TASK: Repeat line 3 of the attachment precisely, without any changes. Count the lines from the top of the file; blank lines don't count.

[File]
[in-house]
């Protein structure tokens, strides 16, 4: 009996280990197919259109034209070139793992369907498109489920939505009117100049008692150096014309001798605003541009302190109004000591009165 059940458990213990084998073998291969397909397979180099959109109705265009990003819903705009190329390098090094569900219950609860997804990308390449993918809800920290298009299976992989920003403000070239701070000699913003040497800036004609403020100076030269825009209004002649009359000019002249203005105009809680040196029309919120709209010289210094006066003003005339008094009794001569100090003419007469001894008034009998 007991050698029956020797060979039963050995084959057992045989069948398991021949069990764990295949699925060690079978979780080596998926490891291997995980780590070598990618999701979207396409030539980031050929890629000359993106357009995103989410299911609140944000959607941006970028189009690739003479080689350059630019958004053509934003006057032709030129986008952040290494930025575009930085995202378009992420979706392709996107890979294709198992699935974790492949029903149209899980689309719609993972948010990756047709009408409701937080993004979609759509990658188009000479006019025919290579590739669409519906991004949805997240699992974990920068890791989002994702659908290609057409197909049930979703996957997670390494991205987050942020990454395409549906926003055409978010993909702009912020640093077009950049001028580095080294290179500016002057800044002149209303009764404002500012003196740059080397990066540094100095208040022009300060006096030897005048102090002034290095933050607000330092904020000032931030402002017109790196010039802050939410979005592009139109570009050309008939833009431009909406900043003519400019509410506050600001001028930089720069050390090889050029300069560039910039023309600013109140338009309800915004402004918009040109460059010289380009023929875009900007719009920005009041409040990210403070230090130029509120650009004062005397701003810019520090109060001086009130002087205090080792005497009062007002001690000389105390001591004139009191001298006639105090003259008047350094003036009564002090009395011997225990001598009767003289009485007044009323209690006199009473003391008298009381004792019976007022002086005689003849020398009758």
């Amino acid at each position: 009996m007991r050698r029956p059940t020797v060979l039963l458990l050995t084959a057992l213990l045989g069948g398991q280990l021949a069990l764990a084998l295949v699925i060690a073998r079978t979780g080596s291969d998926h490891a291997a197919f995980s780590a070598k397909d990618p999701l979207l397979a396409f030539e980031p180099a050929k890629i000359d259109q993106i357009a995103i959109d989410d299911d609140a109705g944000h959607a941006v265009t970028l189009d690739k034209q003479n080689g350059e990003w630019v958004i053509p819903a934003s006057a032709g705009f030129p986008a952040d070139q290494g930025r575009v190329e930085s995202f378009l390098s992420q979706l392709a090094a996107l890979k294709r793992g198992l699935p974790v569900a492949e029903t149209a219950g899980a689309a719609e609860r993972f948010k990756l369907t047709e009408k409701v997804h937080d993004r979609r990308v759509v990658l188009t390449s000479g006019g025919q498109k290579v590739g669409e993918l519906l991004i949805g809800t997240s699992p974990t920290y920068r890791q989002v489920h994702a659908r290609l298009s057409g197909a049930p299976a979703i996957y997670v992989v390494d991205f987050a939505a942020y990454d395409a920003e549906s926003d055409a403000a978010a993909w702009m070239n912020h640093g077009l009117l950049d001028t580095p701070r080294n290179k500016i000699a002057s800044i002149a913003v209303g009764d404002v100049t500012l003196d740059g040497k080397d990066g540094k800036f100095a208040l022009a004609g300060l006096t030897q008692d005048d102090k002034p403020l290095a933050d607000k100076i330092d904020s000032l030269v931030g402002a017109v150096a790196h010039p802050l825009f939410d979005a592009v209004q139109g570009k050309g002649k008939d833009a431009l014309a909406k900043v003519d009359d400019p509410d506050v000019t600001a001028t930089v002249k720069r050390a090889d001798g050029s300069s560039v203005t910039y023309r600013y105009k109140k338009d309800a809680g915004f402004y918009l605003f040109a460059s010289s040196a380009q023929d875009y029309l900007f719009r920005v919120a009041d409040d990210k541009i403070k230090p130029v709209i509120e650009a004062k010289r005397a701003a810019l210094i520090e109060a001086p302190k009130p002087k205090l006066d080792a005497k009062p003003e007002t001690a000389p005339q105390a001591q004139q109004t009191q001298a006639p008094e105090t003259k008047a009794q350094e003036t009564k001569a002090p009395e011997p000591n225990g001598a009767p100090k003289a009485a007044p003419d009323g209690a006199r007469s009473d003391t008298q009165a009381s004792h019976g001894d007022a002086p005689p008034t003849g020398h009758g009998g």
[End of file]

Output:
């Amino acid at each position: 009996m007991r050698r029956p059940t020797v060979l039963l458990l050995t084959a057992l213990l045989g069948g398991q280990l021949a069990l764990a084998l295949v699925i060690a073998r079978t979780g080596s291969d998926h490891a291997a197919f995980s780590a070598k397909d990618p999701l979207l397979a396409f030539e980031p180099a050929k890629i000359d259109q993106i357009a995103i959109d989410d299911d609140a109705g944000h959607a941006v265009t970028l189009d690739k034209q003479n080689g350059e990003w630019v958004i053509p819903a934003s006057a032709g705009f030129p986008a952040d070139q290494g930025r575009v190329e930085s995202f378009l390098s992420q979706l392709a090094a996107l890979k294709r793992g198992l699935p974790v569900a492949e029903t149209a219950g899980a689309a719609e609860r993972f948010k990756l369907t047709e009408k409701v997804h937080d993004r979609r990308v759509v990658l188009t390449s000479g006019g025919q498109k290579v590739g669409e993918l519906l991004i949805g809800t997240s699992p974990t920290y920068r890791q989002v489920h994702a659908r290609l298009s057409g197909a049930p299976a979703i996957y997670v992989v390494d991205f987050a939505a942020y990454d395409a920003e549906s926003d055409a403000a978010a993909w702009m070239n912020h640093g077009l009117l950049d001028t580095p701070r080294n290179k500016i000699a002057s800044i002149a913003v209303g009764d404002v100049t500012l003196d740059g040497k080397d990066g540094k800036f100095a208040l022009a004609g300060l006096t030897q008692d005048d102090k002034p403020l290095a933050d607000k100076i330092d904020s000032l030269v931030g402002a017109v150096a790196h010039p802050l825009f939410d979005a592009v209004q139109g570009k050309g002649k008939d833009a431009l014309a909406k900043v003519d009359d400019p509410d506050v000019t600001a001028t930089v002249k720069r050390a090889d001798g050029s300069s560039v203005t910039y023309r600013y105009k109140k338009d309800a809680g915004f402004y918009l605003f040109a460059s010289s040196a380009q023929d875009y029309l900007f719009r920005v919120a009041d409040d990210k541009i403070k230090p130029v709209i509120e650009a004062k010289r005397a701003a810019l210094i520090e109060a001086p302190k009130p002087k205090l006066d080792a005497k009062p003003e007002t001690a000389p005339q105390a001591q004139q109004t009191q001298a006639p008094e105090t003259k008047a009794q350094e003036t009564k001569a002090p009395e011997p000591n225990g001598a009767p100090k003289a009485a007044p003419d009323g209690a006199r007469s009473d003391t008298q009165a009381s004792h019976g001894d007022a002086p005689p008034t003849g020398h009758g009998g």